- File Size: 543 KB
- Print Length: 139 pages
- Publisher: Jim Stallings; 1 edition (November 29, 2013)
- Publication Date: November 29, 2013
- Sold by: Amazon Digital Services LLC
- Language: English
- ASIN: B00H0497AI
- Text-to-Speech: Enabled
- Word Wise: Enabled
- Lending: Enabled
- Amazon Best Sellers Rank: #2,951,525 Paid in Kindle Store (See Top 100 Paid in Kindle Store)
The Entrenchers Kindle Edition
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The story focuses around Will's making in the Ninth Grade of a Super 8 movie, "The Entrenchers," in which he and his friends are actors in a movie written and directed by Will. The Ninth Graders take on Castro's imaginary invading forces in South Florida. The movie turns out to be quite a complex undertaking, what with getting the friends on board, enlisting help from adults who could help, accommodating adults who wanted to run the show without actually allowing them to do this, and Will's conflict between the "good girl" and the "tempting girl." But, the making of the movie itself is all about Will's obsessions and handwringing. In the end, the book could have been entitled "The Redemption of Will Magnuson."
One thing I found annoying was reading the script portion in its vertical format. Had this book been available as a paperback, I would have taken a pencil and marked out the words so that I could read for meaning without having to spend so much time and effort finding the words. (Other readers may not find this to be a frustrating issue.)
Although written for young adults, there is plenty here that will cause Baby Boomers to reflect. I look back on my family vacations around 1960, and remember no air conditioning, and lots of two lane highways. But I also remember that my parents would buy bags of ice and cups so we could stay relatively comfortable (and hydrated); we went to different places each summer, usually National Parks; we stopped at the fun places for meals and overnight. Funny how fiction by comparison can make one appreciate one's childhood much more.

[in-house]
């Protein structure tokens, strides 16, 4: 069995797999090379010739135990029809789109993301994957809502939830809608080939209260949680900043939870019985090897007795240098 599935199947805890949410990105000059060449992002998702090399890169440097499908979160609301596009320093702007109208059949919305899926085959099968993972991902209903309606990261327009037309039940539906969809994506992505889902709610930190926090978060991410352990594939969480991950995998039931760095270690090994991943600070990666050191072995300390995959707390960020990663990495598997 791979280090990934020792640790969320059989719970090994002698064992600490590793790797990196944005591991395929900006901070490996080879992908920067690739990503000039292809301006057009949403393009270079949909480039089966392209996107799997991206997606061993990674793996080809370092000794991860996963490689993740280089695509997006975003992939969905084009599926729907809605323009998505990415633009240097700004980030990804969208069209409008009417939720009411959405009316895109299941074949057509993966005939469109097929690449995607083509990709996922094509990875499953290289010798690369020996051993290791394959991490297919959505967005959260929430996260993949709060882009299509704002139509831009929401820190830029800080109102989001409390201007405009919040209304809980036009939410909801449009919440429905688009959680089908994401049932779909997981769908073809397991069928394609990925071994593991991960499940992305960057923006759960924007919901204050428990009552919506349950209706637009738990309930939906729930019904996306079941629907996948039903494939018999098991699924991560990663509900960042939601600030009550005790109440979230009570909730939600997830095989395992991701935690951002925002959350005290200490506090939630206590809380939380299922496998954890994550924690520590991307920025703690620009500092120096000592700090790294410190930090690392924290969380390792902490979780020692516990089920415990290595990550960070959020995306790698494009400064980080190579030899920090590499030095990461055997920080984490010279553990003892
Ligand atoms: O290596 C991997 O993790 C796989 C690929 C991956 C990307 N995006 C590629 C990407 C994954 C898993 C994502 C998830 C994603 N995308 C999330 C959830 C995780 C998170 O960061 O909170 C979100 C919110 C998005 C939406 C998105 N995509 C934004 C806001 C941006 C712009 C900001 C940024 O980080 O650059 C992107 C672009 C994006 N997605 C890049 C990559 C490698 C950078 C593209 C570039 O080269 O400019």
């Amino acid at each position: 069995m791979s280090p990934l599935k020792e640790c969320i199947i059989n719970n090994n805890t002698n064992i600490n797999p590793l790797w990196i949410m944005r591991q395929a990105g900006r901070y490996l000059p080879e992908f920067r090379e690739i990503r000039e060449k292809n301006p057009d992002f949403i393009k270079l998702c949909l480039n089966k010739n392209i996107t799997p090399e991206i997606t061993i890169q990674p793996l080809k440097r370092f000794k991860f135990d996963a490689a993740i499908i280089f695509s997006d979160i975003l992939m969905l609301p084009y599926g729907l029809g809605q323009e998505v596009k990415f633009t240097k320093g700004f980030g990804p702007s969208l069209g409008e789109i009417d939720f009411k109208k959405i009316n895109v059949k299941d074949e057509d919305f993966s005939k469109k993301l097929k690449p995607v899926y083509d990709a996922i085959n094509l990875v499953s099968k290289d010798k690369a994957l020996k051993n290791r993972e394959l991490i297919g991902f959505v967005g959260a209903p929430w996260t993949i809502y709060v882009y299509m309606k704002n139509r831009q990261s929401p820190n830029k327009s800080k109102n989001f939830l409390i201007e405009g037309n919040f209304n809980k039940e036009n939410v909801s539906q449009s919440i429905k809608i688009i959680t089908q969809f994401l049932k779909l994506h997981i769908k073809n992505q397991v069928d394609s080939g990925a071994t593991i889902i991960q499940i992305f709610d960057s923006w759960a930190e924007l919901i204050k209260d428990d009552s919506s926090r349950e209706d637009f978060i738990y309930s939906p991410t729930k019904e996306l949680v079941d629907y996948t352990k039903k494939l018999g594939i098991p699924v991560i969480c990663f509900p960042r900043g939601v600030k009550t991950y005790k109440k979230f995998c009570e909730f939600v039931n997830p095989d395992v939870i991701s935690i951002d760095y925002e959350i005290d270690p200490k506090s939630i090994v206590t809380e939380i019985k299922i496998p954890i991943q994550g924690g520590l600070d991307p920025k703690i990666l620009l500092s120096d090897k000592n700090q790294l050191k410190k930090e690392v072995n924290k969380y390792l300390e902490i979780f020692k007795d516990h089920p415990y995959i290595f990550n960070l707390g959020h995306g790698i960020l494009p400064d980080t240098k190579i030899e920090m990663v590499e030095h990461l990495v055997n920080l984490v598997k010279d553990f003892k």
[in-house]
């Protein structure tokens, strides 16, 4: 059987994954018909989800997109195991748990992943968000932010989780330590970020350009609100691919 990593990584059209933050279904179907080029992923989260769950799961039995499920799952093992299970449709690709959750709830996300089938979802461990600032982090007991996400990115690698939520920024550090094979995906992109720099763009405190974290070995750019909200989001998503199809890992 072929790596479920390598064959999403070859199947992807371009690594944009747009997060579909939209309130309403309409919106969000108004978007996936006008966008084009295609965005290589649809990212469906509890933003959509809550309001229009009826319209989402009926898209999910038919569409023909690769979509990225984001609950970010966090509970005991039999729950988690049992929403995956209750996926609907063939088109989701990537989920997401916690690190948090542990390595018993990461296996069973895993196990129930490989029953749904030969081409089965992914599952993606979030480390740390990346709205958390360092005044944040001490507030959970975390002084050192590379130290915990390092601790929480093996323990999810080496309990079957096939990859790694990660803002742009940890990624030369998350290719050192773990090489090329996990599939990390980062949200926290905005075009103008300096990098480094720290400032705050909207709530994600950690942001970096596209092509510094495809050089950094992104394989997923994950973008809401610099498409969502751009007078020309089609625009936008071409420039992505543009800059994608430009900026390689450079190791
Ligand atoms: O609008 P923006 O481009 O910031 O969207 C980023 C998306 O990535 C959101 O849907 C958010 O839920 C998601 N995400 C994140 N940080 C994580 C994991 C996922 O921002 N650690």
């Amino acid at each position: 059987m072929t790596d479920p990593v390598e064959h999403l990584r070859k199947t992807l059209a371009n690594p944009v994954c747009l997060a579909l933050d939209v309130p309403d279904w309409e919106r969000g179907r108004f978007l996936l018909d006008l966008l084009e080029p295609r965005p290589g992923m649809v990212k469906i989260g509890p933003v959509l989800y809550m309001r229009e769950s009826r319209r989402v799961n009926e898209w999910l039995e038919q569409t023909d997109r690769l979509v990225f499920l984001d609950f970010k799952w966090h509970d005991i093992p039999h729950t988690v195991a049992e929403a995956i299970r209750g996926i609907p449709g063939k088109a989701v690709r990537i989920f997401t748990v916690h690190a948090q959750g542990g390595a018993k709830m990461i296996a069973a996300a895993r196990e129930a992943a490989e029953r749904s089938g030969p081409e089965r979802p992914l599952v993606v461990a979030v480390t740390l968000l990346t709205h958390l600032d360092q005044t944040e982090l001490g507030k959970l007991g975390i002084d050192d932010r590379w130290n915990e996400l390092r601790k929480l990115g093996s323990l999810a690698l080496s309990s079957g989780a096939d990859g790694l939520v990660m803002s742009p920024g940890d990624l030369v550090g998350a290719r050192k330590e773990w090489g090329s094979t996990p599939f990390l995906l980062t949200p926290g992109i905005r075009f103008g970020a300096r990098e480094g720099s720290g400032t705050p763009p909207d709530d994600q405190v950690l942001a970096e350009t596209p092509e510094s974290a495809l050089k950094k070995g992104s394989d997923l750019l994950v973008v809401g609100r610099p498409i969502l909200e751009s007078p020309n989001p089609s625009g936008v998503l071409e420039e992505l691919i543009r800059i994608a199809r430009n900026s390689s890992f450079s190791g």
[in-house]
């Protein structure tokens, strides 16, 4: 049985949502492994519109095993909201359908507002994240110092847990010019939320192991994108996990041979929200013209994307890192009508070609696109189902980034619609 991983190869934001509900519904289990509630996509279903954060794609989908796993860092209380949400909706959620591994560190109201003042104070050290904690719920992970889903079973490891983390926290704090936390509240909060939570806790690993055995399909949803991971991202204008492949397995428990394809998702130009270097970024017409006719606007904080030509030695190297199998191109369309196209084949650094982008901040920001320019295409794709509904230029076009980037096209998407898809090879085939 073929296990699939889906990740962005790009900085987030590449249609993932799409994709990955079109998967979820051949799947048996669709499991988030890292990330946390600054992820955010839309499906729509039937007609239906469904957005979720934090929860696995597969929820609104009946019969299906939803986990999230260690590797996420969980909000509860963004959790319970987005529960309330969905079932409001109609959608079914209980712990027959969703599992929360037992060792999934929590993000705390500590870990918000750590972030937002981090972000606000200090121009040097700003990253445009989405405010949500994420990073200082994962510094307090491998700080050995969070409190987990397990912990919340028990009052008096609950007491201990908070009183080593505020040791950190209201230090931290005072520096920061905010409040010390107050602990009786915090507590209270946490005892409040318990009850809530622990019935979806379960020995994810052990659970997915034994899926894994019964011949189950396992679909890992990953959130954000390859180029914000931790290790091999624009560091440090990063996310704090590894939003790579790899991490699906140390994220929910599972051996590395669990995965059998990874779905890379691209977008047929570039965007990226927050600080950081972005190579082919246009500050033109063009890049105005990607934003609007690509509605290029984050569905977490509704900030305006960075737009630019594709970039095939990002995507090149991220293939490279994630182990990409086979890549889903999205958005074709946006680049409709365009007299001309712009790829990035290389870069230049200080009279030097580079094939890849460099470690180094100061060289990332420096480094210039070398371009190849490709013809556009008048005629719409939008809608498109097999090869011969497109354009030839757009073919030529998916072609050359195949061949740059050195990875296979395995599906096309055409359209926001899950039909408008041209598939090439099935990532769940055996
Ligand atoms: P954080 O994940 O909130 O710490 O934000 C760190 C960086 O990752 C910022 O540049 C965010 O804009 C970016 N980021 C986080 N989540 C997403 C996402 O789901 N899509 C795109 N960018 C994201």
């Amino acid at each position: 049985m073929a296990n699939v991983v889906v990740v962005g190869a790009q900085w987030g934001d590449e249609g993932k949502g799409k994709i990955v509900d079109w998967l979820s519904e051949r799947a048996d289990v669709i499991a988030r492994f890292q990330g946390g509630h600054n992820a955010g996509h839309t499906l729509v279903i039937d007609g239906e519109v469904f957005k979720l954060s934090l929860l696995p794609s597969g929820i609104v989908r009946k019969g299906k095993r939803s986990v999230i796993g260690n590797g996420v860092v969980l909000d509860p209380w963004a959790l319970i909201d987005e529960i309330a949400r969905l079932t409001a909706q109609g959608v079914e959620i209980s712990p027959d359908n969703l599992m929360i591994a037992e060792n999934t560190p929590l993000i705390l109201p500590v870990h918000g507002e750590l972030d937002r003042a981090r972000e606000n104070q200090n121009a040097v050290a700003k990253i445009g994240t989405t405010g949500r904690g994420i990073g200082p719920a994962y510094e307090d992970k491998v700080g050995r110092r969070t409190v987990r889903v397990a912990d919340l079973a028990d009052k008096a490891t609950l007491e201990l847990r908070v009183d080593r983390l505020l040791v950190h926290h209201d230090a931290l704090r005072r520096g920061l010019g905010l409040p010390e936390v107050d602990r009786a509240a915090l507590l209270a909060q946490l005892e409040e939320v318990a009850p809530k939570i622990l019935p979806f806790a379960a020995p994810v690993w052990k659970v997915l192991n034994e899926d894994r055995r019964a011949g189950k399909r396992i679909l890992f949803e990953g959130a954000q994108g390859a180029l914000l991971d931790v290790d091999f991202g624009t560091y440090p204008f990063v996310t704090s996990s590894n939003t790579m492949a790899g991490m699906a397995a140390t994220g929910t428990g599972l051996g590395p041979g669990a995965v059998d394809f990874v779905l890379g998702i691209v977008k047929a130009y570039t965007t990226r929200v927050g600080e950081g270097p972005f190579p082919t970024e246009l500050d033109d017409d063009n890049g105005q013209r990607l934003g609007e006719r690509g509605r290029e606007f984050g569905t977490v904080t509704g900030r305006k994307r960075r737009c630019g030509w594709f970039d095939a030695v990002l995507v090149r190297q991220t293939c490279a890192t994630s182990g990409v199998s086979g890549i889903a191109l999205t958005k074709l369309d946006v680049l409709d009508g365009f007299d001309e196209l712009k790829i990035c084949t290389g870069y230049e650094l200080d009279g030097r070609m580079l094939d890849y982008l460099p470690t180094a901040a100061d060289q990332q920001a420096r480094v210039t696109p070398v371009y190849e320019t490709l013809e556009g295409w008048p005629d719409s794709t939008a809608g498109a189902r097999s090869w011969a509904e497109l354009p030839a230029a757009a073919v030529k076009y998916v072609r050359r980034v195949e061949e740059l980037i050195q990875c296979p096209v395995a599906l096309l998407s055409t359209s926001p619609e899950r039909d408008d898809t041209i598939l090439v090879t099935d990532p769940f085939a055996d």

Polio. Treated in a humorous way in this book, it really was a very serious thing before the Salk vaccine. I think of my wheelchair-bound high school Latin teacher. More than that, I think of my former husband, who contracted polio one year before the Salk vaccine was introduced. I think the physical and psychological scars from that have affected many people, in a sort of ripple effect.
Boomers will remember the Bay of Pigs fiasco; the construction of the Berlin Wall (and our children remember when it came down); the Cuban missile crisis; landscapes dotted with ICBMs; the civil defense drills; and the bomb shelters, which really would have done nothing. In short, the threat of Armageddon is something with which Boomers grew up. After Viet Nam, we were lulled into a sense of complacency. But it has become clear the threat remains.
The author's take home message for readers of all ages: "Peace really should be this democratic nation's true Profession."